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The Commonwealth Heads of Government Meeting (CHOGM)

  • Written byDr Barry York
  • DateFri, 27 Nov 2015

The 24th Commonwealth Heads of Government Meeting – or CHOGM – is meeting in Malta from 27th to 29th November 2015.

CHOGM meets every two years, each time in a different city, and brings together the 53 member states of the Commonwealth of Nations. Meetings have been held in 17 countries across five continents.

Australia has hosted three CHOGMs – in 1981 in Melbourne, in 2002 at Coolum Beach (Sunshine Coast) and in 2011 at Perth.

The Commonwealth governments represented at CHOGM are a very diverse lot in terms of constitutional structures, economic development, levels of democracy and authoritarianism, religions and languages. The Queen is head of the Commonwealth but the role is symbolic. Commonwealth nations account for more than two billion people.

The first CHOGM meeting was convened in 1971 in Singapore, when a declaration was endorsed committing Commonwealth nations to the promotion of world peace and support for the United Nations; individual liberty and egalitarianism; the eradication of poverty, ignorance, disease, and economic inequality; free trade; institutional co-operation; multilateralism and the rejection of international coercion.

The Singapore Declaration also pledged to assist in the elimination of discrimination based on differences of race, colour or creed.

Only two governments have withdrawn from the Commonwealth since 1971: the government of Zimbabwe headed by Robert Mugabe in 2003 and the government of Gambia in 2013. Gambia’s President asserted that the Commonwealth was a “neo-colonialist” organisation, while Mugabe was angered by his suspension from the Commonwealth for human rights abuses and electoral fraud.

The claim that the Commonwealth and CHOGM represent neo-colonialism is difficult to sustain when it is borne in mind that the voluntary association emerged from the decolonisation process of the 1950s and 1960s. Former British colonies and dominions pushed for a more decentralised and inclusive organisation than the Commonwealth Prime Ministers’ Conferences which had preceded it after the Second World War. The majority – 32 in fact – are republics, and the largest single grouping is African governments with 18 member states.

In the post-colonial period, CHOGM is an historical era away from the Colonial Conferences of the late nineteenth century and the Imperial Conferences of the early twentieth century. A lot has happened since the 1930s when the Commonwealth was officially created by the Statue of Westminster (1931) which recognized the sovereignty of the British dominions and when the Commonwealth only consisted of the United Kingdom, Canada, Australia, New Zealand, South Africa, Ireland and Newfoundland. In recent times, countries that were never British colonies, such as Rwanda and Mozambique have successfully applied for membership.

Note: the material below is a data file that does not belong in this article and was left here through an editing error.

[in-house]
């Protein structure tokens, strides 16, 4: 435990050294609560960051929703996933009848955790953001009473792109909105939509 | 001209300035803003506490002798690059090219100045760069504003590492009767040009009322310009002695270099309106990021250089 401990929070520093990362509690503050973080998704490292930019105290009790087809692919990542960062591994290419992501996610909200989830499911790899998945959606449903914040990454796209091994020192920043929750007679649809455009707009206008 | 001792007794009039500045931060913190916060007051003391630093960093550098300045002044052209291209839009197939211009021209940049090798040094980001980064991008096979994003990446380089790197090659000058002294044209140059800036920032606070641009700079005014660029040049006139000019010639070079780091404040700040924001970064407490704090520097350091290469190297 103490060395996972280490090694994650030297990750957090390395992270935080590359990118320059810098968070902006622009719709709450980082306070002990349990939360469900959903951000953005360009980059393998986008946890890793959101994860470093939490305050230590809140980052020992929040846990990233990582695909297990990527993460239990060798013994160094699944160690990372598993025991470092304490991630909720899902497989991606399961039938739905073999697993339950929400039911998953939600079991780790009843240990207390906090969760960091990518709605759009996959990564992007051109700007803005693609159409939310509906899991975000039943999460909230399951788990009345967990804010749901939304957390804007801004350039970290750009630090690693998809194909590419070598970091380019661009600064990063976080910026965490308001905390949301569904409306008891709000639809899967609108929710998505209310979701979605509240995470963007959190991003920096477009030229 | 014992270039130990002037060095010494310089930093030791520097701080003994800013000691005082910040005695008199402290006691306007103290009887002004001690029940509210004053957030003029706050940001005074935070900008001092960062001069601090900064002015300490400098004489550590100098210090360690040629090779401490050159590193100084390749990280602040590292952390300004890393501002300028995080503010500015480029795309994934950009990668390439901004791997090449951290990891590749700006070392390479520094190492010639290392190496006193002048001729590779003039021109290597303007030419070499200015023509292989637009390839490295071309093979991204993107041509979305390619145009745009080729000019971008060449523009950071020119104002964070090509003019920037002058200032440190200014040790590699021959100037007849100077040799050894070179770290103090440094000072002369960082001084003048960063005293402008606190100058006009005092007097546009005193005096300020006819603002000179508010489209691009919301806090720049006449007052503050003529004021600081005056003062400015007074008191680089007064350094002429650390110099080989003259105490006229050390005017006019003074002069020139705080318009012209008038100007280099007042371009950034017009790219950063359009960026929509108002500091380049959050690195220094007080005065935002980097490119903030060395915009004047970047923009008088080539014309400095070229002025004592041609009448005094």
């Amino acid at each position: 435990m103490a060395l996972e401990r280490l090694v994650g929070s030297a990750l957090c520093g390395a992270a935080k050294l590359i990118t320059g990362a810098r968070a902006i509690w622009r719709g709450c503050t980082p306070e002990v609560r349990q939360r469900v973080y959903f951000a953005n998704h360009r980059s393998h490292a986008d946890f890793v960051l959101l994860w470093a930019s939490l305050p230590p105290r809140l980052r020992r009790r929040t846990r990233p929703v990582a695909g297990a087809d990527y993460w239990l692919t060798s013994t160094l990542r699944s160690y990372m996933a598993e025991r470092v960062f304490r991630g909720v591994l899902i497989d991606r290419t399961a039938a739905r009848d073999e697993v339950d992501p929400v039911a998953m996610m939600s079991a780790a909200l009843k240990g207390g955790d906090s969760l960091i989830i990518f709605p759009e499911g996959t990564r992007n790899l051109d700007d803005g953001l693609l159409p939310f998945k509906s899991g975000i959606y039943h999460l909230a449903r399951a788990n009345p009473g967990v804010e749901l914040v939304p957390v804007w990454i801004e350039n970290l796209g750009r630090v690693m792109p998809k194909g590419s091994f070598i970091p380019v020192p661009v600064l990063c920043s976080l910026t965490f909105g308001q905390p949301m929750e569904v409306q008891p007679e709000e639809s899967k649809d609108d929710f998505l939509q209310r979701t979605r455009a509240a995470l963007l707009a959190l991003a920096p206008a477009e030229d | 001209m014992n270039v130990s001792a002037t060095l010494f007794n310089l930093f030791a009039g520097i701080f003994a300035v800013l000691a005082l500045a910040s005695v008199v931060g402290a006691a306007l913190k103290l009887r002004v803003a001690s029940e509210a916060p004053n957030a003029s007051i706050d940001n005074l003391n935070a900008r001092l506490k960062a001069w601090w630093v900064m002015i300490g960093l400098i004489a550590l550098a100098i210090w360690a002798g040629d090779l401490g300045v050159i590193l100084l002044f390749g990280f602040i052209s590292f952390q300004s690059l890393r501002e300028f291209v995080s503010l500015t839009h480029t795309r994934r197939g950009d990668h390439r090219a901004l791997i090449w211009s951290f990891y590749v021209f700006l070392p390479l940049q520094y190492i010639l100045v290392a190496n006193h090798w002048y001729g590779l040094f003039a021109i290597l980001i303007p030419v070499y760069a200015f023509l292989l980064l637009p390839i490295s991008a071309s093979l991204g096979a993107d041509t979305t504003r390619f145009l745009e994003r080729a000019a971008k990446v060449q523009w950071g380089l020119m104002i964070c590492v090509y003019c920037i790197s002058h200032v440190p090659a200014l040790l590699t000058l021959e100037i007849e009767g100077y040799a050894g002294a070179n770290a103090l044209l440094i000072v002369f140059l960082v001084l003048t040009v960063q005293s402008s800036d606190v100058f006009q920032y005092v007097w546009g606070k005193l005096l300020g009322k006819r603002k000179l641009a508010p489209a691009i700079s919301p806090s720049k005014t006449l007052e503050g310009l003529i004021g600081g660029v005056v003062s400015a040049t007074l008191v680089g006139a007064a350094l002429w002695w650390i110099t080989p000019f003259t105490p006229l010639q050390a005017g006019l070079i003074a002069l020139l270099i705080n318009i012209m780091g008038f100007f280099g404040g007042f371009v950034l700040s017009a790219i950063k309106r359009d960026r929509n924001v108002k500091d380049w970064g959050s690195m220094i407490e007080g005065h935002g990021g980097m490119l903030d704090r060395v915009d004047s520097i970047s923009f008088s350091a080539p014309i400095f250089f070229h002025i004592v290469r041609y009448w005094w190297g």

Moral authority – and more

CHOGM has moral authority born of its voluntary nature and the values and principles to which its member states adhere but is more than just a summit for issuing declarations. In tackling real world problems it has shown itself to be an effective force for democratic progress.

CHOGM has opposed military coups and human rights abuses in member states such as Nigeria, Fiji, Zimbabwe and Pakistan. In 1995, Nigeria was suspended from membership. Suspension carries with it considerable shaming but also, as in Nigeria’s case, has practical consequences such as exclusion from Commonwealth events and cessation of technical assistance. Nigeria was readmitted to membership in 1999 following the end of military rule.

The struggle against apartheid in South Africa

CHOGM was a powerful voice in the struggle against apartheid in South Africa. The racist South African government had withdrawn from the Commonwealth in 1961.

At CHOGM’s 4th meeting, in Scotland in 1977, the member states unanimously agreed to support an international campaign against apartheid and issued the ‘Gleneagles Agreement’ declaring an end to sporting contacts with the regime. The regime’s morale was weakened as South Africa had a strong sports’ culture but the morale of the South African black majority was boosted.

In 1985 at its 8th meeting, in the Bahamas, CHOGM again tackled apartheid. The ‘Nassau Accord’ called on the government of South Africa to dismantle its apartheid policy. A Commonwealth Eminent Persons Group was appointed to investigate the South African issue. Former Australian Prime Minister Malcolm Fraser was the inaugural Chair of this Group and was allowed to meet with Nelson Mandela in prison in South Africa.

South Africa rejoined the Commonwealth in 1994 following the election of Mandela as President in the country’s first democratic ballot. The 16th CHOGM was held there, in Durban, in 1999.


Dr Barry York was a historian at MoAD.